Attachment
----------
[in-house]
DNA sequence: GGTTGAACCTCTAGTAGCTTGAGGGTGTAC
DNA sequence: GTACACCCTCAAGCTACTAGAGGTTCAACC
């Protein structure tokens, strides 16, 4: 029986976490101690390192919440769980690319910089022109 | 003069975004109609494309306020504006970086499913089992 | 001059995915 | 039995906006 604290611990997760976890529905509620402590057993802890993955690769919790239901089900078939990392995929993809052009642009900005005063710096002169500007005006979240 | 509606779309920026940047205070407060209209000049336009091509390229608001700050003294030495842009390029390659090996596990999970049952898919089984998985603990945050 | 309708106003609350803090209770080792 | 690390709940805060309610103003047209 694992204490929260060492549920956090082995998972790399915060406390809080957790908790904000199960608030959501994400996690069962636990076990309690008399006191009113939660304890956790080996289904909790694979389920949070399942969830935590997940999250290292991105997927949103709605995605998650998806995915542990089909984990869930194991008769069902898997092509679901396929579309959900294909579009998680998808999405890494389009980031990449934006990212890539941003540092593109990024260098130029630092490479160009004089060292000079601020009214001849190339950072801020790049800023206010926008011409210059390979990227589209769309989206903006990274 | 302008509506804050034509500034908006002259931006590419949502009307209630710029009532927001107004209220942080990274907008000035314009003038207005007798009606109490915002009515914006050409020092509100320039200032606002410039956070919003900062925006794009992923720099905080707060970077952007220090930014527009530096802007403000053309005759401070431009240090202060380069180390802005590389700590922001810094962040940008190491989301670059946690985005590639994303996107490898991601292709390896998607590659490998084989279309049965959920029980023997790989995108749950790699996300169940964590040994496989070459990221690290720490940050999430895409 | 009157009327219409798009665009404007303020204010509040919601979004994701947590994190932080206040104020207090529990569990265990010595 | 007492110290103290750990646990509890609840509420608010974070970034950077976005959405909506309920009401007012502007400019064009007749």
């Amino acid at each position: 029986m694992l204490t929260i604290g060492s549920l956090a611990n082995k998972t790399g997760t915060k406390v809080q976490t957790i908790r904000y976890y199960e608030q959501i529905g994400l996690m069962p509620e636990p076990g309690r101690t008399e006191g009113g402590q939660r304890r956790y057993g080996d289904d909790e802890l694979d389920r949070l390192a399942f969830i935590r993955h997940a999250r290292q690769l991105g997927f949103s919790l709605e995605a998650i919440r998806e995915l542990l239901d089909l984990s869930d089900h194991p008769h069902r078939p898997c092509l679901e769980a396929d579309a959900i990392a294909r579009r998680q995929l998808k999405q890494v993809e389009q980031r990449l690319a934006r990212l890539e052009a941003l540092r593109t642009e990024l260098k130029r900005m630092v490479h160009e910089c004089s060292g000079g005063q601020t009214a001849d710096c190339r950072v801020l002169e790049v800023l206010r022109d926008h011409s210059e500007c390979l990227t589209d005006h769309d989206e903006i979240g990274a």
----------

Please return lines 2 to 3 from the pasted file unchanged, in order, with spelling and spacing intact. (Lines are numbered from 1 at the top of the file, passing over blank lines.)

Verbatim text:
DNA sequence: GGTTGAACCTCTAGTAGCTTGAGGGTGTAC
DNA sequence: GTACACCCTCAAGCTACTAGAGGTTCAACC